Editor's letter: 'Protest or party, Pride remains as important as ever'

Attitude Editor-in-Chief Cliff Joannou reflects on LGBTQ equality as the English capital gears up for the much-delayed return of Pride In London


Words: Cliff Joannou

My first experience of Pride was driving through Clapham, south London, as thousands of gay, lesbian, bisexual and trans people flooded the Common for what was then the event’s 25th-anniversary celebration.

It was a starkly different Britain. Tony Blair had just been voted into office as Prime Minister and the UK was riding a wave of optimism after the grey Tory years that left us in the long shadow of Thatcher’s Section 28, the after-effects of which continue to resonate. Aids was still killing too many in the community, and homophobia was rife in the media and on the streets. Yet hundreds of thousands of LGBTQ+ people flocked to Pride to stand out and be seen.

Only, I wasn’t experiencing this Pride event as a participant, I was a confused and closeted young man in the back seat of my parent’s car. Thinking back to that quiet person who never wanted to rock the boat and desperately wanted to fit in feels like peering into a strange parallel universe. Especially when I look at my life now, not just because of my (very privileged) role as Editor-in-Chief of one of the world’s most well-known LGBTQ+ media brands, but also because of the life I’ve worked hard to create for myself, surrounded by an incredibly supportive chosen family.

In 2022, as we celebrate 50 years since the first Pride protest took place in the UK on 1 July 1972, it’s important to recognise the significance of the anniversary. We have so much to celebrate. Sweeping reforms from both Labour and Conservative governments have given us — among many other changes in legislation — the equal age of consent and same-sex marriage, bringing equality to much of the LGBTQ+ community.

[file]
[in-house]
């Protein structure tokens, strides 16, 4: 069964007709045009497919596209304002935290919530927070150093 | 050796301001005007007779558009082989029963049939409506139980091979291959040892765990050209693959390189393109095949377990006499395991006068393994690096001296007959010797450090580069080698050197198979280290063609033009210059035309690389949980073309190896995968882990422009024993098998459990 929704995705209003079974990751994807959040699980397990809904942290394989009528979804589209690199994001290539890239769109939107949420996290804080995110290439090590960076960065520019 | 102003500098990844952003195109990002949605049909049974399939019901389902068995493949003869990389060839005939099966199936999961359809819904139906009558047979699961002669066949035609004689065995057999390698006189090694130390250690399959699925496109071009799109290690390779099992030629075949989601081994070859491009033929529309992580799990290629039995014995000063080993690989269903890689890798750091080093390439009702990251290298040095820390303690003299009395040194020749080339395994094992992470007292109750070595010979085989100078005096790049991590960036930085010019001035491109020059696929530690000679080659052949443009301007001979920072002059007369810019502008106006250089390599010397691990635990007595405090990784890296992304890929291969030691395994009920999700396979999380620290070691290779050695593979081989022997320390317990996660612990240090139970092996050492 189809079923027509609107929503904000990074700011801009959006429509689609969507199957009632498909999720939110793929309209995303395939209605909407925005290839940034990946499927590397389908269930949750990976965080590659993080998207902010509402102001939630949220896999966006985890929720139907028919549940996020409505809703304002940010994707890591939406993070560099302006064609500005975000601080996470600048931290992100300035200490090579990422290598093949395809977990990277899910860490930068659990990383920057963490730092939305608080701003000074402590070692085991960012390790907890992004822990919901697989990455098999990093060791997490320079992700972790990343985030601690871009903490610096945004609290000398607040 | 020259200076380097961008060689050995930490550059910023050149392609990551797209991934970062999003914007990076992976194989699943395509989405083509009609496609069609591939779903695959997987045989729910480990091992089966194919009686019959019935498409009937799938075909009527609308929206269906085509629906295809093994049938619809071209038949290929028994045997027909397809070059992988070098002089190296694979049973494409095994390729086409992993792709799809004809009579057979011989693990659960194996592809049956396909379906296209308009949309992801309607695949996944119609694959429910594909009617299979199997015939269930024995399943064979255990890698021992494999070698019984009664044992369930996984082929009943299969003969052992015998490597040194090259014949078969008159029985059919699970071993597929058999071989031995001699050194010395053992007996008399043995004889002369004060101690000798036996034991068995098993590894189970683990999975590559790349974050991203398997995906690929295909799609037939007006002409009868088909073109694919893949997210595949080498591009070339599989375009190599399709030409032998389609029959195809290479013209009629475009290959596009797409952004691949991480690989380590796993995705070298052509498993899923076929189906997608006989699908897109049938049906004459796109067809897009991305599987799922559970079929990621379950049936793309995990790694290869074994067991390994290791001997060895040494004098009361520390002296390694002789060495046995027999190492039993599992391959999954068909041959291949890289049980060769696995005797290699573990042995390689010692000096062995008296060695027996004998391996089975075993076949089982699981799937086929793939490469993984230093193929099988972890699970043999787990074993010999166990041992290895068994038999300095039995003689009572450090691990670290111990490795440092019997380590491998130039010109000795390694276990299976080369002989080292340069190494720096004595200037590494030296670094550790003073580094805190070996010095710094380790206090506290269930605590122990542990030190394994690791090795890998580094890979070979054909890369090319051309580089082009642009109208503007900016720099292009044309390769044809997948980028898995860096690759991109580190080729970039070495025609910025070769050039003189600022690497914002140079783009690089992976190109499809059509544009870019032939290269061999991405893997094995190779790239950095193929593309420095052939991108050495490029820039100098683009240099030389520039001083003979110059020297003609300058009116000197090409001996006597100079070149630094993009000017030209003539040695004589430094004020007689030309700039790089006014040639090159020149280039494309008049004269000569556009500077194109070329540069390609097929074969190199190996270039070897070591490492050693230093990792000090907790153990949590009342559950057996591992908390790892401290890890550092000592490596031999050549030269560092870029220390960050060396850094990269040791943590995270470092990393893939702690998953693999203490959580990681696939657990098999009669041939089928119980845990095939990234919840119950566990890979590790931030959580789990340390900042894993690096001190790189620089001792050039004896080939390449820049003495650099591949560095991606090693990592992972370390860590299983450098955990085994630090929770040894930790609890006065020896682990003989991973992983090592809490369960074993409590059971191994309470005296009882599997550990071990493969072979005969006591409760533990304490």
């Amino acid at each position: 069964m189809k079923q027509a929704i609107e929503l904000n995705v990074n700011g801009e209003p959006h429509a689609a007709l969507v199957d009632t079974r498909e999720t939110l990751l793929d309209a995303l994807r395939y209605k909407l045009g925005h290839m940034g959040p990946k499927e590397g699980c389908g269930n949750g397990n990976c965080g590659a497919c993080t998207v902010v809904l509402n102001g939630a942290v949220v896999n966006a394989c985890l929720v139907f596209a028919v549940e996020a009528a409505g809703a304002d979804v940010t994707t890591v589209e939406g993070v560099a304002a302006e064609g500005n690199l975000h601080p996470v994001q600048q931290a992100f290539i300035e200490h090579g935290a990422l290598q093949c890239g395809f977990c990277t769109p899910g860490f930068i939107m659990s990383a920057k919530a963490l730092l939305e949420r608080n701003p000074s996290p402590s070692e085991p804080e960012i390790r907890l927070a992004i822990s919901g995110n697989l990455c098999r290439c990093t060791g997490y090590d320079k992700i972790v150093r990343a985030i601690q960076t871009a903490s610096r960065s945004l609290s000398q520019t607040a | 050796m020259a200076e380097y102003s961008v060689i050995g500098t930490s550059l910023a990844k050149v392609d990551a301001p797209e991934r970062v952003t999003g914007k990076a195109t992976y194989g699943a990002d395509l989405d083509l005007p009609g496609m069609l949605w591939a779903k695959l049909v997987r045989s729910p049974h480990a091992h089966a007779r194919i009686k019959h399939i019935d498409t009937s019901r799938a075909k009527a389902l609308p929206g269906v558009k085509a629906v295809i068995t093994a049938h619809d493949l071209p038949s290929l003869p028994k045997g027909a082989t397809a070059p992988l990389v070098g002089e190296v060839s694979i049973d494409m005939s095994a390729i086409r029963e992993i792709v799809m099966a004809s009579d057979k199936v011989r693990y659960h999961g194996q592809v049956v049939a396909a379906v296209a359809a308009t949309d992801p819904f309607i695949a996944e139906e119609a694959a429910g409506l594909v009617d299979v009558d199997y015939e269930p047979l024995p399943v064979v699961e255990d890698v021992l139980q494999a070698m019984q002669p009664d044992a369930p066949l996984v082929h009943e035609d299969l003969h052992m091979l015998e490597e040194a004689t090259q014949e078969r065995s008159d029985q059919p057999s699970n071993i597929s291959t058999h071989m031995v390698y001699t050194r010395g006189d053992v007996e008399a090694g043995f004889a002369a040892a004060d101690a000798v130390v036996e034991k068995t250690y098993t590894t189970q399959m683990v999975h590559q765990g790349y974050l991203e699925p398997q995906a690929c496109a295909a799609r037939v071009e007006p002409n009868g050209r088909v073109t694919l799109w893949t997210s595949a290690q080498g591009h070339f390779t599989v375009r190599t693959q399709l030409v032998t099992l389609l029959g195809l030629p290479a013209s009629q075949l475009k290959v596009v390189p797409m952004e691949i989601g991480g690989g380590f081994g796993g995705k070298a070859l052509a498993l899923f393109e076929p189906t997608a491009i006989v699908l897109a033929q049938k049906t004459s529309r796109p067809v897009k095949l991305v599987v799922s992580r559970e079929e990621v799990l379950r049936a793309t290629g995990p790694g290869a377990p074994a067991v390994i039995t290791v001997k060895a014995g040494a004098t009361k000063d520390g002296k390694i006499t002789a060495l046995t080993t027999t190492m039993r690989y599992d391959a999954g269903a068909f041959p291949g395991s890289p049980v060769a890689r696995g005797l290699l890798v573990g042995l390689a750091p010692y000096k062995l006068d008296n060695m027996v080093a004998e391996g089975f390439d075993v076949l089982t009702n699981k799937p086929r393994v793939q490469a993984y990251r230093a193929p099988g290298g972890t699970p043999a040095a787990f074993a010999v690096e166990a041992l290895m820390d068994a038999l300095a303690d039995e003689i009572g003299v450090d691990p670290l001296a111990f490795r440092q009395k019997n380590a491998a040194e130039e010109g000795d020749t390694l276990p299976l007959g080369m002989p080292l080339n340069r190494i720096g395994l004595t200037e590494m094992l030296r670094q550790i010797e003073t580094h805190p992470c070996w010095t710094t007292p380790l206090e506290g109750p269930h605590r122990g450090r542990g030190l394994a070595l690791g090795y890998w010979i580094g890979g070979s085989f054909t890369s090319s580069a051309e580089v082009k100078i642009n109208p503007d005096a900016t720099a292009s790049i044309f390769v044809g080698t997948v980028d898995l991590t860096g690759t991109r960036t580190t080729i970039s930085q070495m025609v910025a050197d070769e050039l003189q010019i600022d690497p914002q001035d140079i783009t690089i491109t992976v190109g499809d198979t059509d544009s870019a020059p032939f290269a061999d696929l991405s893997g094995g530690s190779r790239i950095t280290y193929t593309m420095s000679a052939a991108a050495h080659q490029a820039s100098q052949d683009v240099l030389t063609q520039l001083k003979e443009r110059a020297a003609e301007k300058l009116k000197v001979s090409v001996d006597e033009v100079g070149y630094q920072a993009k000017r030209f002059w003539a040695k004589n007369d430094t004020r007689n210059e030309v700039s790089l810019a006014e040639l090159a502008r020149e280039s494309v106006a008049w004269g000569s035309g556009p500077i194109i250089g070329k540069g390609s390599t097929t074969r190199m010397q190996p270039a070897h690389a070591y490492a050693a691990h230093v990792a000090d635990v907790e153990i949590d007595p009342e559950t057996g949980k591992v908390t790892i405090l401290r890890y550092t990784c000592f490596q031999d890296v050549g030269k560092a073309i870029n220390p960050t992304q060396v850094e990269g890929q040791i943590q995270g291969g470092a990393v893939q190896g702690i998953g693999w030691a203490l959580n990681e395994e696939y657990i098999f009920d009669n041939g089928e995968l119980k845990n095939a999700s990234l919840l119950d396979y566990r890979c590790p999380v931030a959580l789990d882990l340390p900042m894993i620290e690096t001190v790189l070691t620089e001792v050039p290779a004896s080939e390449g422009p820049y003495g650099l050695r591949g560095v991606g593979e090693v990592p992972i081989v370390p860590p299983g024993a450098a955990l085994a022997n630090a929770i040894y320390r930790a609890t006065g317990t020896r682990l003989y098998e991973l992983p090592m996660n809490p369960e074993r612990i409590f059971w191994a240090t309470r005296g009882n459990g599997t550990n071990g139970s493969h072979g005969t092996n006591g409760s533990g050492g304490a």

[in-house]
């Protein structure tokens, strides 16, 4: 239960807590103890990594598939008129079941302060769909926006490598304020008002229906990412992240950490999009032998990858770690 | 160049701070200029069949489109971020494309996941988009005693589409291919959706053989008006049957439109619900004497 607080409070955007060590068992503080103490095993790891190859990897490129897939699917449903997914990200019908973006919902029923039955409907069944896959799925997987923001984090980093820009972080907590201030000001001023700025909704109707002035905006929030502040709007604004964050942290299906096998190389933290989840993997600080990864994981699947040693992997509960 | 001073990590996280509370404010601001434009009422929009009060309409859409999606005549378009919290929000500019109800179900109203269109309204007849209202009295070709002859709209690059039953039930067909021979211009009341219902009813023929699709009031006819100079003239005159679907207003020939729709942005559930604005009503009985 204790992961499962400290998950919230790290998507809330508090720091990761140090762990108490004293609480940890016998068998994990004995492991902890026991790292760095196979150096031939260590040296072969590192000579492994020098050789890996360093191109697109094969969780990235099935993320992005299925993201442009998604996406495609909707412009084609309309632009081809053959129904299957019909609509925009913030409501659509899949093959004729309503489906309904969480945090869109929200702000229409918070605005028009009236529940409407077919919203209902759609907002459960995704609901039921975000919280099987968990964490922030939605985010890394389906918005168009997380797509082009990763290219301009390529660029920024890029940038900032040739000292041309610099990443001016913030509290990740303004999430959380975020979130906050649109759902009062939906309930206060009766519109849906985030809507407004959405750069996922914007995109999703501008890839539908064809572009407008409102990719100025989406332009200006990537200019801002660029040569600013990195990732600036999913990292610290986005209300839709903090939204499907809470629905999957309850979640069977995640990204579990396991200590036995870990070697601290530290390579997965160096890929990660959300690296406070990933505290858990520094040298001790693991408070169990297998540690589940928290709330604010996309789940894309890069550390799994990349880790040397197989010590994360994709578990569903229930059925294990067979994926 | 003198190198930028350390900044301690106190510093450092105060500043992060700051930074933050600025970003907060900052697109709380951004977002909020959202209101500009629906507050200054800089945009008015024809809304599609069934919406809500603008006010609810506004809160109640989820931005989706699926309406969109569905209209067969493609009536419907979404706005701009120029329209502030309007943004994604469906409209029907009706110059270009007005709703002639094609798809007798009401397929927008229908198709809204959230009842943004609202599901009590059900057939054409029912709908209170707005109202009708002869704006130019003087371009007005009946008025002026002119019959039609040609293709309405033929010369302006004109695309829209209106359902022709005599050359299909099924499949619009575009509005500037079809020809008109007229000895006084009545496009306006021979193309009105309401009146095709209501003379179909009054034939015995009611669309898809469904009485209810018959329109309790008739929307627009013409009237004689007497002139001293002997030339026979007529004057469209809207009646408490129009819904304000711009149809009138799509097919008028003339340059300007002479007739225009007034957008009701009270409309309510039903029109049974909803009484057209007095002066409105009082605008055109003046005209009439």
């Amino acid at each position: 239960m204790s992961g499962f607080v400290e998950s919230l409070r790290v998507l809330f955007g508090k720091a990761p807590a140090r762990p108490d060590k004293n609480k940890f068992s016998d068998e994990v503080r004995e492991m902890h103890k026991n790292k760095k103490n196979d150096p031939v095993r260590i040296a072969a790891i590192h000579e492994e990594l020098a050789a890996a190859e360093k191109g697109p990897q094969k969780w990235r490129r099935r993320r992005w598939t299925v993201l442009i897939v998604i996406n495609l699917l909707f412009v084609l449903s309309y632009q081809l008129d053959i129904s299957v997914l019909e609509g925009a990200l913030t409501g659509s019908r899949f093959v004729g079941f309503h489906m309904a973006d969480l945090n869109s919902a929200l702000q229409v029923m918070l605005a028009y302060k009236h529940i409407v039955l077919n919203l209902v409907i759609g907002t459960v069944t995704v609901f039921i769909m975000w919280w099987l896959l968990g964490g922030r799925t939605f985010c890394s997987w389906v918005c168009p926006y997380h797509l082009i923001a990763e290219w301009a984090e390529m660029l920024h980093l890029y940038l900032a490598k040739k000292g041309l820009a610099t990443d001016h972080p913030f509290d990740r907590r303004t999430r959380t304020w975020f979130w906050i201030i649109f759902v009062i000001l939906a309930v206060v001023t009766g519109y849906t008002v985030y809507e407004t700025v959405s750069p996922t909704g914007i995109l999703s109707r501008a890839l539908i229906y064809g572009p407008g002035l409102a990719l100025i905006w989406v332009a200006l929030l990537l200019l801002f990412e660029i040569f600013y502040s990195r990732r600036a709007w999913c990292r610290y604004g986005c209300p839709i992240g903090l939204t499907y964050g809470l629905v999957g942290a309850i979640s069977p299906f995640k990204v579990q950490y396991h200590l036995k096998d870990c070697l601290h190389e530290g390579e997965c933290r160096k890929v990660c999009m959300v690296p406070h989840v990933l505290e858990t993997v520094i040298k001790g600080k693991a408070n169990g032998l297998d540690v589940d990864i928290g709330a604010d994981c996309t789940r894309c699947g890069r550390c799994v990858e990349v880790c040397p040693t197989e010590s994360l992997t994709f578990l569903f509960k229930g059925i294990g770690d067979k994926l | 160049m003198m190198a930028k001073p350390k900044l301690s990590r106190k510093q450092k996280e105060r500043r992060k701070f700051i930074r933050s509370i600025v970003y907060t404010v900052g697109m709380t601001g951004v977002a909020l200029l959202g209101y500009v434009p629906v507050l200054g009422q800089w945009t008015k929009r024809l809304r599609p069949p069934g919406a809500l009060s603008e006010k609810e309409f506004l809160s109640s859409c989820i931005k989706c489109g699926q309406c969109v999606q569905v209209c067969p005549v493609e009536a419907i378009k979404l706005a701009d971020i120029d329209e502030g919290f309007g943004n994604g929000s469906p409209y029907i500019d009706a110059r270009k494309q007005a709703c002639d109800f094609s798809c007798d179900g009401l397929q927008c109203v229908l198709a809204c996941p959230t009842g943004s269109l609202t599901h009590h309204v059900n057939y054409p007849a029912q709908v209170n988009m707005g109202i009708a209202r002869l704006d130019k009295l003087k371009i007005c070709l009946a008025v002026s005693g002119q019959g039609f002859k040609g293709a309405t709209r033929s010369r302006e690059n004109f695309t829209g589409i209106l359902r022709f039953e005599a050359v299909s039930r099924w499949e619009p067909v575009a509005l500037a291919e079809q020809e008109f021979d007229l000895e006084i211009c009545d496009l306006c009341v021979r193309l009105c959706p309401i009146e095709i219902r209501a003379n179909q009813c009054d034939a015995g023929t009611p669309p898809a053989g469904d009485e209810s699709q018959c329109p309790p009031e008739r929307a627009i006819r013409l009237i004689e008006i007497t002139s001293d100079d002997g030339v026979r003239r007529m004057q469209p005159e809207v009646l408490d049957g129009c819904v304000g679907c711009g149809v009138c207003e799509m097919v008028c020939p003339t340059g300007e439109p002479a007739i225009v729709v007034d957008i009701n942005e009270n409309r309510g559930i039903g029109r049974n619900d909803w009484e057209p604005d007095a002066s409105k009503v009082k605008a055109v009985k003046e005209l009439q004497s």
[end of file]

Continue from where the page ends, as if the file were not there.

Attitude's July/August issue is led by the cast of the Queer As Folk reboot (Cover photograph: Leigh Kelly)

But from once being a pioneer in acceptance, the UK has since slid down the global equality rankings. Anti-LGBTQ+ hate crimes are on the rise. The trans community is under relentless assault from numerous groups and high-profile people. And while countries we would once have considered less progressive than us move forward in banning so-called ‘conversion therapy’, the UK stumbles back and forth. Around the world, Thatcher’s Section 28 has been used as a template for harming LGBTQ+ visibility in Florida, Louisiana, Mississippi, Oklahoma and Texas in the USA, as well as Hungary and Russia.

A once-rosy vision of a brighter future seems markedly murkier. Twenty-five years later, although my own personal circumstances as a professional, white, gay, cis man are much better than they were when I was driven past my first Pride parade in 1997, I look around and see that the rights and freedoms of others — both at home and overseas — are being challenged and eroded. We are still a long way from the end of the rainbow.

Some would argue that Pride is protest. For others, it’s a party on the streets of Soho or Manchester’s Canal Street. Others invite friends over and mark the occasion at home. Pride is about the coming together of our community to celebrate and affirm our multitudinous identities. Whether you are waving rainbow flags along the parade route or sniffing poppers in Preston Park, there is no right or wrong way to stand out, be seen and celebrate Pride — just as long as you do.

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The Attitude July/August issue is out now.